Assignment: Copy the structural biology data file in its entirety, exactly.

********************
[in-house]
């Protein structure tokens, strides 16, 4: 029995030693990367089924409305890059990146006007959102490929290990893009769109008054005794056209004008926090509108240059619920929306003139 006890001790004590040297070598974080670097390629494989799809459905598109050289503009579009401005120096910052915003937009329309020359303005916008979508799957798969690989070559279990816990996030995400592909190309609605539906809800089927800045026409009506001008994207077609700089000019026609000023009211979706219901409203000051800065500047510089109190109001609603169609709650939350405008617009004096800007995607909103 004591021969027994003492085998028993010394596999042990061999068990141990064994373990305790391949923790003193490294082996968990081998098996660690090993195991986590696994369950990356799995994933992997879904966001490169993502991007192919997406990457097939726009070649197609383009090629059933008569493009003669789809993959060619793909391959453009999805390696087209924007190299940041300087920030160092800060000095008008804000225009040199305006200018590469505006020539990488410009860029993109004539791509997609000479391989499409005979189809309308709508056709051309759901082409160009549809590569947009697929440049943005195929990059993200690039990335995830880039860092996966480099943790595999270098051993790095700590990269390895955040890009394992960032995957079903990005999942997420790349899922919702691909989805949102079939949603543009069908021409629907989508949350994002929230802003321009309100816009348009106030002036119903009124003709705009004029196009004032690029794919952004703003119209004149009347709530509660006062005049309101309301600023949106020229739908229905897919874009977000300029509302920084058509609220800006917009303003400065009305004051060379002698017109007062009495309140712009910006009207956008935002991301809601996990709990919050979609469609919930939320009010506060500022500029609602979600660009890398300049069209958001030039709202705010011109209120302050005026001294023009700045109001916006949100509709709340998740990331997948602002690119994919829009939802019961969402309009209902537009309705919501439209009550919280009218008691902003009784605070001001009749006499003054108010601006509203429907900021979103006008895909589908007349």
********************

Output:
[in-house]
């Protein structure tokens, strides 16, 4: 029995030693990367089924409305890059990146006007959102490929290990893009769109008054005794056209004008926090509108240059619920929306003139 006890001790004590040297070598974080670097390629494989799809459905598109050289503009579009401005120096910052915003937009329309020359303005916008979508799957798969690989070559279990816990996030995400592909190309609605539906809800089927800045026409009506001008994207077609700089000019026609000023009211979706219901409203000051800065500047510089109190109001609603169609709650939350405008617009004096800007995607909103 004591021969027994003492085998028993010394596999042990061999068990141990064994373990305790391949923790003193490294082996968990081998098996660690090993195991986590696994369950990356799995994933992997879904966001490169993502991007192919997406990457097939726009070649197609383009090629059933008569493009003669789809993959060619793909391959453009999805390696087209924007190299940041300087920030160092800060000095008008804000225009040199305006200018590469505006020539990488410009860029993109004539791509997609000479391989499409005979189809309308709508056709051309759901082409160009549809590569947009697929440049943005195929990059993200690039990335995830880039860092996966480099943790595999270098051993790095700590990269390895955040890009394992960032995957079903990005999942997420790349899922919702691909989805949102079939949603543009069908021409629907989508949350994002929230802003321009309100816009348009106030002036119903009124003709705009004029196009004032690029794919952004703003119209004149009347709530509660006062005049309101309301600023949106020229739908229905897919874009977000300029509302920084058509609220800006917009303003400065009305004051060379002698017109007062009495309140712009910006009207956008935002991301809601996990709990919050979609469609919930939320009010506060500022500029609602979600660009890398300049069209958001030039709202705010011109209120302050005026001294023009700045109001916006949100509709709340998740990331997948602002690119994919829009939802019961969402309009209902537009309705919501439209009550919280009218008691902003009784605070001001009749006499003054108010601006509203429907900021979103006008895909589908007349």